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AUGUST 19

Toronto Travel Guide

Best of Toronto



Bata Shoe Museum
Created by Sonja Bata, wife of the founder of the Bata Shoe Company, this collection contains 10,000 varieties of foot coverings and, through the changing fashions.

Campbell House
Built in 1822 in another part of town, the Campbell House was moved to this site in 1972. It has been tastefully restored with elegant early-19th-century furniture. Costumed guides detail the social life of the upper class.

Chinatown
Lovely sake sets, Chinese herbs, and fresh-caught fish in Toronto's Chinatown, you can start a walk through this lively, interesting area on Elizabeth Street, just north of City Hall, and walk north to Dundas Street, then either east toward Bay Street or west to Spadina Avenue.

Fort York
Fort York's defensive walls surround Canada's largest collection of original War of 1812 buildings. Exhibits include restored barracks, kitchens, and gunpowder magazines, plus changing museum displays.

CN Tower
In 1995, the CN Tower was declared one of the modern Seven Wonders of the World by the American Society of Civil Engineers. The following year, the Guinness Book of World Records officially changed the CN Tower's classification to "World's Tallest Building and Free-Standing Structure".

Rogers Centre
The Rogers Centre was the first major team sports arena in North America to sport a fully retractable roof. It is also well known for its enormous Jumbotron scoreboard, at 10 by 35 metres the largest scoreboard in the world.

Toronto City Hall
The City Hall of Toronto, Canada is one of the most distinctive landmarks of the city; its modernist architecture still impresses today. It was built to replace the Old City Hall that had been built in 1899.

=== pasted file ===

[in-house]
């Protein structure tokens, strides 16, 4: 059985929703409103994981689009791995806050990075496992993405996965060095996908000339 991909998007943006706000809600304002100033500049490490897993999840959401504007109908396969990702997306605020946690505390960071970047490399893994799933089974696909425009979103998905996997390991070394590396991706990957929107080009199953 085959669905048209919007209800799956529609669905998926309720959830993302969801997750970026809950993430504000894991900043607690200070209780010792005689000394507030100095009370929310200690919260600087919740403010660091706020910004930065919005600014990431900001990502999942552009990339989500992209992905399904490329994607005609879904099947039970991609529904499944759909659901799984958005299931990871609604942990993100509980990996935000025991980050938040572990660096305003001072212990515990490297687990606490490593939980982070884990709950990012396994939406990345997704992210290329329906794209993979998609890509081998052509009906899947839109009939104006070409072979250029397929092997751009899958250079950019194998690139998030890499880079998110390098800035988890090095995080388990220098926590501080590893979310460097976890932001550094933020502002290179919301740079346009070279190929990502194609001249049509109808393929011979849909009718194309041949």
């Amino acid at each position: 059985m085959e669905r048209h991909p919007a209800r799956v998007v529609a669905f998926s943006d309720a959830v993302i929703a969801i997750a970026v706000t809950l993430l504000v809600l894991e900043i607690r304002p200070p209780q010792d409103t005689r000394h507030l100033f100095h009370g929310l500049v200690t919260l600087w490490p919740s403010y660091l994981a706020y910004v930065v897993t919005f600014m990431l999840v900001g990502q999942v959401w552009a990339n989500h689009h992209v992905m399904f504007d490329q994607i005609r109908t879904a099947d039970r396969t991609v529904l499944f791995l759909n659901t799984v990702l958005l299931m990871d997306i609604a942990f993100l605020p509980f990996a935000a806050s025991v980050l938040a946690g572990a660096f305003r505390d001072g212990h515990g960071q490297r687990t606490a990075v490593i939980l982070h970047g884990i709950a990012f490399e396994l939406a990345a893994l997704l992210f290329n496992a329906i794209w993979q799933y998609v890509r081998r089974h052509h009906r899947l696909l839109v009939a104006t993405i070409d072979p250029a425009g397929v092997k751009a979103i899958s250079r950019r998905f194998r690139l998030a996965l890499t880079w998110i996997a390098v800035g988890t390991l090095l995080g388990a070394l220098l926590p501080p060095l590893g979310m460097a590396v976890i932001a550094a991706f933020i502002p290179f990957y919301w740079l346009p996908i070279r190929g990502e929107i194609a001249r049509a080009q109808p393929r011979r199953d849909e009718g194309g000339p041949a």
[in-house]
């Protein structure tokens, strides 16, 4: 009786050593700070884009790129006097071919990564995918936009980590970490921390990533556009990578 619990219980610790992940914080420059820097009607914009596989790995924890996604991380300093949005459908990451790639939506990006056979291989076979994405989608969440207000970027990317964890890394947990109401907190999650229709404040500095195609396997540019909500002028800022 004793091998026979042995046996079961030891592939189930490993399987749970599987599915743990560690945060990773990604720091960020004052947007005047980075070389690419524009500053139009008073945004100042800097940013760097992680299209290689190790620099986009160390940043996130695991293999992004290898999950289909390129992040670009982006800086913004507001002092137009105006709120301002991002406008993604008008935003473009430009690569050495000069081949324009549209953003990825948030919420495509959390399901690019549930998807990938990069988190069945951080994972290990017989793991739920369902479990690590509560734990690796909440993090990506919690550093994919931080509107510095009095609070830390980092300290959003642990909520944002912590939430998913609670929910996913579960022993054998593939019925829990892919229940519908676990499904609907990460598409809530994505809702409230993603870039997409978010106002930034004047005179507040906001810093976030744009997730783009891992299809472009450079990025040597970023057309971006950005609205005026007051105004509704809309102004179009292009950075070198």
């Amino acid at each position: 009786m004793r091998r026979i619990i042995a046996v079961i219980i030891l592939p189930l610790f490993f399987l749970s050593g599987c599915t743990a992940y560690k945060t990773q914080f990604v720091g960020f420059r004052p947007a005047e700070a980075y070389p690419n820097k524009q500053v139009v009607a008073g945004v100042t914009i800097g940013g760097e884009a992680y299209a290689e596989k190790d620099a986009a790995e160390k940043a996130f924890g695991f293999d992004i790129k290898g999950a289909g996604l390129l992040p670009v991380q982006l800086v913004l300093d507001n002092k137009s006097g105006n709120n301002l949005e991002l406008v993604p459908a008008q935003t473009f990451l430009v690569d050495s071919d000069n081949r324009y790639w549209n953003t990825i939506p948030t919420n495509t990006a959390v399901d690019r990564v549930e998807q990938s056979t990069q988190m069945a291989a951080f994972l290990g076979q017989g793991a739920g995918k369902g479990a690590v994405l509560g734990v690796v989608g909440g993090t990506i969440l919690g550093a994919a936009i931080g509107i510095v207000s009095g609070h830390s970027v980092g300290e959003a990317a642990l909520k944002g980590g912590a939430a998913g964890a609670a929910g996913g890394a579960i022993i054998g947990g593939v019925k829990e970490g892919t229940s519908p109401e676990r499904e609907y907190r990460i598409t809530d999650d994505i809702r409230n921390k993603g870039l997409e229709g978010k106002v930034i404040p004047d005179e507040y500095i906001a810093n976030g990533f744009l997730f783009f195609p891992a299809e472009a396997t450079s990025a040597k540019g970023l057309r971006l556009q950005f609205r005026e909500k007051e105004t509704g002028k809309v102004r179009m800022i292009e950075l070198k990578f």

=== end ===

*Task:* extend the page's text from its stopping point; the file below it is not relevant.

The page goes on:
Dundas Square
Dundas Square is a public square in downtown Toronto, Ontario, on the southeast corner of Yonge Street and Dundas Street. It was opened to the public in November of 2002, and a "grand opening" concert was held on May 30, 2003.

Queen's Park, Toronto
Queen's Park is an historic green space in central Toronto, Ontario, Canada. This scenic park is also home to the Ontario Legislative Assembly and seat of the Government of Ontario.

Royal Ontario Museum
It is located next to Queen's Park and the University of Toronto. It has notable collections of dinosaurs, Near Eastern and African art, East Asian art, European history, Canadian history, culture, and biodiversity.

St. James' Cathedral
The Cathedral Church of St. James in Toronto is the oldest congregation in the city. The church is listed as an Ontario Heritage Property and a National Historic Site and is the seat of the Anglican Church of Canada's diocese in Toronto.




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